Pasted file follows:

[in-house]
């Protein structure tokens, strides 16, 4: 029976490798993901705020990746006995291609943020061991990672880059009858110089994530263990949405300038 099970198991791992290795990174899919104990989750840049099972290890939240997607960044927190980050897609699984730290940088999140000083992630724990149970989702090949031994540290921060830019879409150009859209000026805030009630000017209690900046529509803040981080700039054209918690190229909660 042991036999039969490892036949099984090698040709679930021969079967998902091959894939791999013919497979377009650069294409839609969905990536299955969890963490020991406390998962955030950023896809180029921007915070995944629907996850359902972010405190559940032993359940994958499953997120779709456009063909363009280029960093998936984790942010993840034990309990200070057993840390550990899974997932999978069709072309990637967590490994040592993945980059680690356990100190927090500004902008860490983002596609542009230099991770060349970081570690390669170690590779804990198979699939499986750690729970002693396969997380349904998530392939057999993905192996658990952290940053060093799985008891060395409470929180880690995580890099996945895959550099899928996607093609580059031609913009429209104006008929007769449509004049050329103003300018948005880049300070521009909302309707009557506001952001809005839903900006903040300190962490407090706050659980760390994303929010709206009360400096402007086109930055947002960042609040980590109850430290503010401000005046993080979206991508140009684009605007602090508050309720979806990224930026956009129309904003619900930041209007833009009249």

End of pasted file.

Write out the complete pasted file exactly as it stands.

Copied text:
[in-house]
């Protein structure tokens, strides 16, 4: 029976490798993901705020990746006995291609943020061991990672880059009858110089994530263990949405300038 099970198991791992290795990174899919104990989750840049099972290890939240997607960044927190980050897609699984730290940088999140000083992630724990149970989702090949031994540290921060830019879409150009859209000026805030009630000017209690900046529509803040981080700039054209918690190229909660 042991036999039969490892036949099984090698040709679930021969079967998902091959894939791999013919497979377009650069294409839609969905990536299955969890963490020991406390998962955030950023896809180029921007915070995944629907996850359902972010405190559940032993359940994958499953997120779709456009063909363009280029960093998936984790942010993840034990309990200070057993840390550990899974997932999978069709072309990637967590490994040592993945980059680690356990100190927090500004902008860490983002596609542009230099991770060349970081570690390669170690590779804990198979699939499986750690729970002693396969997380349904998530392939057999993905192996658990952290940053060093799985008891060395409470929180880690995580890099996945895959550099899928996607093609580059031609913009429209104006008929007769449509004049050329103003300018948005880049300070521009909302309707009557506001952001809005839903900006903040300190962490407090706050659980760390994303929010709206009360400096402007086109930055947002960042609040980590109850430290503010401000005046993080979206991508140009684009605007602090508050309720979806990224930026956009129309904003619900930041209007833009009249």